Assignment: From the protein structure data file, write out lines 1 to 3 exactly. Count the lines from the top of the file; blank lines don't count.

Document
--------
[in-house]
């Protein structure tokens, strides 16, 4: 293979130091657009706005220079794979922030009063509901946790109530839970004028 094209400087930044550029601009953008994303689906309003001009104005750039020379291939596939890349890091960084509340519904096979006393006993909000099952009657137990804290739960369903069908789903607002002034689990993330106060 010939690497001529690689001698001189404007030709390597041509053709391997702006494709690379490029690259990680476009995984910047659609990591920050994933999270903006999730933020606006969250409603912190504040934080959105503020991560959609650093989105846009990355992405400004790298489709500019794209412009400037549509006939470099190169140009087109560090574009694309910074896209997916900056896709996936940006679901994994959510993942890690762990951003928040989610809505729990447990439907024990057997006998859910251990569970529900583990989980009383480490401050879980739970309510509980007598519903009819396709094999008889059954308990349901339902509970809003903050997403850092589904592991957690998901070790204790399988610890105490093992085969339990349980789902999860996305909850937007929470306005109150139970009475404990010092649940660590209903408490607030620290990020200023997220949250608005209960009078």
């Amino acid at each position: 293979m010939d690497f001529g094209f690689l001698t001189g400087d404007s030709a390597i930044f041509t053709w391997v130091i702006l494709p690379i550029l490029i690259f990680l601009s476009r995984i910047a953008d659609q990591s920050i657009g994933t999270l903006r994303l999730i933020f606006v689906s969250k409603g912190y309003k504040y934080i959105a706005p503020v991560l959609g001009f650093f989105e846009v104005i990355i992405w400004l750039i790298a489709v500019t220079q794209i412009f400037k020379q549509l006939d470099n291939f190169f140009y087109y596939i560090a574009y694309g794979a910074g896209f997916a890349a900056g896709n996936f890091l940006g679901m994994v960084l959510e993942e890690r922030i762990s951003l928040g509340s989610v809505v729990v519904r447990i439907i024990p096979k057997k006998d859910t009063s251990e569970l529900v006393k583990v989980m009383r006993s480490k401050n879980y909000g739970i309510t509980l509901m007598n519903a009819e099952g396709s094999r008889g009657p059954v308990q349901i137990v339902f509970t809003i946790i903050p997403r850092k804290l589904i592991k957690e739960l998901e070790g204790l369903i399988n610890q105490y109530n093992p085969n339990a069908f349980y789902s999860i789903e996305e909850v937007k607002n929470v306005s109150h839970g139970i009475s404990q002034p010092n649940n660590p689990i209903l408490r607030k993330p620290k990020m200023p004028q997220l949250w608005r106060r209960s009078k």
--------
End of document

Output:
[in-house]
């Protein structure tokens, strides 16, 4: 293979130091657009706005220079794979922030009063509901946790109530839970004028 094209400087930044550029601009953008994303689906309003001009104005750039020379291939596939890349890091960084509340519904096979006393006993909000099952009657137990804290739960369903069908789903607002002034689990993330106060 010939690497001529690689001698001189404007030709390597041509053709391997702006494709690379490029690259990680476009995984910047659609990591920050994933999270903006999730933020606006969250409603912190504040934080959105503020991560959609650093989105846009990355992405400004790298489709500019794209412009400037549509006939470099190169140009087109560090574009694309910074896209997916900056896709996936940006679901994994959510993942890690762990951003928040989610809505729990447990439907024990057997006998859910251990569970529900583990989980009383480490401050879980739970309510509980007598519903009819396709094999008889059954308990349901339902509970809003903050997403850092589904592991957690998901070790204790399988610890105490093992085969339990349980789902999860996305909850937007929470306005109150139970009475404990010092649940660590209903408490607030620290990020200023997220949250608005209960009078």
């Amino acid at each position: 293979m010939d690497f001529g094209f690689l001698t001189g400087d404007s030709a390597i930044f041509t053709w391997v130091i702006l494709p690379i550029l490029i690259f990680l601009s476009r995984i910047a953008d659609q990591s920050i657009g994933t999270l903006r994303l999730i933020f606006v689906s969250k409603g912190y309003k504040y934080i959105a706005p503020v991560l959609g001009f650093f989105e846009v104005i990355i992405w400004l750039i790298a489709v500019t220079q794209i412009f400037k020379q549509l006939d470099n291939f190169f140009y087109y596939i560090a574009y694309g794979a910074g896209f997916a890349a900056g896709n996936f890091l940006g679901m994994v960084l959510e993942e890690r922030i762990s951003l928040g509340s989610v809505v729990v519904r447990i439907i024990p096979k057997k006998d859910t009063s251990e569970l529900v006393k583990v989980m009383r006993s480490k401050n879980y909000g739970i309510t509980l509901m007598n519903a009819e099952g396709s094999r008889g009657p059954v308990q349901i137990v339902f509970t809003i946790i903050p997403r850092k804290l589904i592991k957690e739960l998901e070790g204790l369903i399988n610890q105490y109530n093992p085969n339990a069908f349980y789902s999860i789903e996305e909850v937007k607002n929470v306005s109150h839970g139970i009475s404990q002034p010092n649940n660590p689990i209903l408490r607030k993330p620290k990020m200023p004028q997220l949250w608005r106060r209960s009078k």